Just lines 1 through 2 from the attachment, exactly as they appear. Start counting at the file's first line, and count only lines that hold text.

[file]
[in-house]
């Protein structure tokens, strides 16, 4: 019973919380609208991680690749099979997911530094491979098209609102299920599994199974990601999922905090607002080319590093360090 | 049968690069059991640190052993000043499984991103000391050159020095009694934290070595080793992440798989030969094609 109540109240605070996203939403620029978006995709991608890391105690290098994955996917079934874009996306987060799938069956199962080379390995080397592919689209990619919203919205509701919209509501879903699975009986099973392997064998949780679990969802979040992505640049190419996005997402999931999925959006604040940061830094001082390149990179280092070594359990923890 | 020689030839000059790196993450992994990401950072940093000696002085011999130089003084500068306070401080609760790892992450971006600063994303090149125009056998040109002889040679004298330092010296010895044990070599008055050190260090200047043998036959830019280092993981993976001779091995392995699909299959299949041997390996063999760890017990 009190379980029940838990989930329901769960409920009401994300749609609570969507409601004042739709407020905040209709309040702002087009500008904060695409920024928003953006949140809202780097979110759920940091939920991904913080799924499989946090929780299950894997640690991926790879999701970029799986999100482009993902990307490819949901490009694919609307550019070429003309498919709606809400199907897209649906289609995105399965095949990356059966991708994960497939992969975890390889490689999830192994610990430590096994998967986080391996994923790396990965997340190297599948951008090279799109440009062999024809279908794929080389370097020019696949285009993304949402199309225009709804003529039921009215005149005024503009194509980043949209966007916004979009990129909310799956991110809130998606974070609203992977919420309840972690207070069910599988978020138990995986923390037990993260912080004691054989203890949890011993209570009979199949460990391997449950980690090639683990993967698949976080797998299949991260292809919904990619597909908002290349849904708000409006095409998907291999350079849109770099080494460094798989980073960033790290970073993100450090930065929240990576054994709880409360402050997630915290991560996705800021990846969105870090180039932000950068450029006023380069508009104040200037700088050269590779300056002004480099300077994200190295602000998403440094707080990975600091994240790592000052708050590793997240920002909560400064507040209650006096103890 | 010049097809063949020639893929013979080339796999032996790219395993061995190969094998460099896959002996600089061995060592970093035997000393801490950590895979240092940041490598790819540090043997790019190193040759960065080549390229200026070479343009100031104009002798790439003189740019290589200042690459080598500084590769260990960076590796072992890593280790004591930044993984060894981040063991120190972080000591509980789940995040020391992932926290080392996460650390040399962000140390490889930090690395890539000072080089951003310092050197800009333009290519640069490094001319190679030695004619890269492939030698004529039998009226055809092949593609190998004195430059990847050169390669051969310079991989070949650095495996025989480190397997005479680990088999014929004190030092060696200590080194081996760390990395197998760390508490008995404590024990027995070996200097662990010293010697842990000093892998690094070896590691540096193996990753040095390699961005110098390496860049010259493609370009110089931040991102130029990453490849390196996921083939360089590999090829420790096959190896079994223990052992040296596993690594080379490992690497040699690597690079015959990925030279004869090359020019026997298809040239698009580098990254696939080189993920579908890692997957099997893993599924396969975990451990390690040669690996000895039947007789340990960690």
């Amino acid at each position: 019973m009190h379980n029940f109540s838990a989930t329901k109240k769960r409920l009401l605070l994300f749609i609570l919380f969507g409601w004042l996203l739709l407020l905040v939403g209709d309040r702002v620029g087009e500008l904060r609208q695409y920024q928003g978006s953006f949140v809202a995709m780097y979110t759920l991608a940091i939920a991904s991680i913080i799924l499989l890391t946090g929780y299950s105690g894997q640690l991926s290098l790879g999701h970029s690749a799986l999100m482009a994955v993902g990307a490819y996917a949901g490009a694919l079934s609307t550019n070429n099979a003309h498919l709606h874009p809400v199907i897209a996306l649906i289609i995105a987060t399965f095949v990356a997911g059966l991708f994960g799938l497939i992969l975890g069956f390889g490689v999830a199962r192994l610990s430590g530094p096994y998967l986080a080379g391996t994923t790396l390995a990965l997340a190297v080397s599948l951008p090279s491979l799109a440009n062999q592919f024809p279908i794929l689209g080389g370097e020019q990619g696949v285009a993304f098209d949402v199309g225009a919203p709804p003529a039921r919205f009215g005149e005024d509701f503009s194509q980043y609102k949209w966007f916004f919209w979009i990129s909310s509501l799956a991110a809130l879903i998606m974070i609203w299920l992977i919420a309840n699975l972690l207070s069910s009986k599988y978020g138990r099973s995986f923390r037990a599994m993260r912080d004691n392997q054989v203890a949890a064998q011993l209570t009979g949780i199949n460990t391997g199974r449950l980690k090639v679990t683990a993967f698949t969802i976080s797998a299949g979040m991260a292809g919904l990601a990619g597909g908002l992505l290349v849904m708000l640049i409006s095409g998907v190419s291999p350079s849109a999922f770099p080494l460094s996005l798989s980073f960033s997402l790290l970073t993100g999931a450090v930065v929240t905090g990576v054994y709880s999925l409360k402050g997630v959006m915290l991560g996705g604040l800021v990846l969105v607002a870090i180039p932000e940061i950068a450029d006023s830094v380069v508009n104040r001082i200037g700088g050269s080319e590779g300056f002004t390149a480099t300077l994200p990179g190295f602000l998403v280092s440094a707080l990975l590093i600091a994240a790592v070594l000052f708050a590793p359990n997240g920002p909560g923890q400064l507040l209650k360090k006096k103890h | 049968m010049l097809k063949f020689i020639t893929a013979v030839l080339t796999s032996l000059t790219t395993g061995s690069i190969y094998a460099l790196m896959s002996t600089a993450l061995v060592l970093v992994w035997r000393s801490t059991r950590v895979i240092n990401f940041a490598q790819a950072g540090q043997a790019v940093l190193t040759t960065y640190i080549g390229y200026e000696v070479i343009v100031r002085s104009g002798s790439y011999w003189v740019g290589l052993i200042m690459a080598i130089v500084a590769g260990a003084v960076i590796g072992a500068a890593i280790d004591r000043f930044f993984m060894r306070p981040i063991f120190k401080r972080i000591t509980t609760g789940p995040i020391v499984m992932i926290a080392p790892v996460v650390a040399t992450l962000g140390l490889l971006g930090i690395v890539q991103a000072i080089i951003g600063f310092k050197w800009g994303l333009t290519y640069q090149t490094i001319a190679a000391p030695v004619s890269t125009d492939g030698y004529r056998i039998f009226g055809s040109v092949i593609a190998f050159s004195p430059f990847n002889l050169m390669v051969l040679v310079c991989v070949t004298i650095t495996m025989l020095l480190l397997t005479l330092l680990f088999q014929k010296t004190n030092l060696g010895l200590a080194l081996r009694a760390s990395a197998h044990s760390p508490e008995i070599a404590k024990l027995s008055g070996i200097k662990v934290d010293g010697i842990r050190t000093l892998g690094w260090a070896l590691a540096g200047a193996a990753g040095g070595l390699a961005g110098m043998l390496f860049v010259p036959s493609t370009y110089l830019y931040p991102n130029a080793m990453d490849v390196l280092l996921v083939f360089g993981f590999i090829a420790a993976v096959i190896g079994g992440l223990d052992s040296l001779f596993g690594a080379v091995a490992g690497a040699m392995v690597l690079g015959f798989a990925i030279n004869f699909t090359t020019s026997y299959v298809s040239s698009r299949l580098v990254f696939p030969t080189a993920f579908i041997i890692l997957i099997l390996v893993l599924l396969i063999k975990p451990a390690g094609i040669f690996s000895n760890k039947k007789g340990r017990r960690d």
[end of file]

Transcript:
[in-house]
């Protein structure tokens, strides 16, 4: 019973919380609208991680690749099979997911530094491979098209609102299920599994199974990601999922905090607002080319590093360090 | 049968690069059991640190052993000043499984991103000391050159020095009694934290070595080793992440798989030969094609 109540109240605070996203939403620029978006995709991608890391105690290098994955996917079934874009996306987060799938069956199962080379390995080397592919689209990619919203919205509701919209509501879903699975009986099973392997064998949780679990969802979040992505640049190419996005997402999931999925959006604040940061830094001082390149990179280092070594359990923890 | 020689030839000059790196993450992994990401950072940093000696002085011999130089003084500068306070401080609760790892992450971006600063994303090149125009056998040109002889040679004298330092010296010895044990070599008055050190260090200047043998036959830019280092993981993976001779091995392995699909299959299949041997390996063999760890017990 009190379980029940838990989930329901769960409920009401994300749609609570969507409601004042739709407020905040209709309040702002087009500008904060695409920024928003953006949140809202780097979110759920940091939920991904913080799924499989946090929780299950894997640690991926790879999701970029799986999100482009993902990307490819949901490009694919609307550019070429003309498919709606809400199907897209649906289609995105399965095949990356059966991708994960497939992969975890390889490689999830192994610990430590096994998967986080391996994923790396990965997340190297599948951008090279799109440009062999024809279908794929080389370097020019696949285009993304949402199309225009709804003529039921009215005149005024503009194509980043949209966007916004979009990129909310799956991110809130998606974070609203992977919420309840972690207070069910599988978020138990995986923390037990993260912080004691054989203890949890011993209570009979199949460990391997449950980690090639683990993967698949976080797998299949991260292809919904990619597909908002290349849904708000409006095409998907291999350079849109770099080494460094798989980073960033790290970073993100450090930065929240990576054994709880409360402050997630915290991560996705800021990846969105870090180039932000950068450029006023380069508009104040200037700088050269590779300056002004480099300077994200190295602000998403440094707080990975600091994240790592000052708050590793997240920002909560400064507040209650006096103890 | 010049097809063949020639893929013979080339796999032996790219395993061995190969094998460099896959002996600089061995060592970093035997000393801490950590895979240092940041490598790819540090043997790019190193040759960065080549390229200026070479343009100031104009002798790439003189740019290589200042690459080598500084590769260990960076590796072992890593280790004591930044993984060894981040063991120190972080000591509980789940995040020391992932926290080392996460650390040399962000140390490889930090690395890539000072080089951003310092050197800009333009290519640069490094001319190679030695004619890269492939030698004529039998009226055809092949593609190998004195430059990847050169390669051969310079991989070949650095495996025989480190397997005479680990088999014929004190030092060696200590080194081996760390990395197998760390508490008995404590024990027995070996200097662990010293010697842990000093892998690094070896590691540096193996990753040095390699961005110098390496860049010259493609370009110089931040991102130029990453490849390196996921083939360089590999090829420790096959190896079994223990052992040296596993690594080379490992690497040699690597690079015959990925030279004869090359020019026997298809040239698009580098990254696939080189993920579908890692997957099997893993599924396969975990451990390690040669690996000895039947007789340990960690």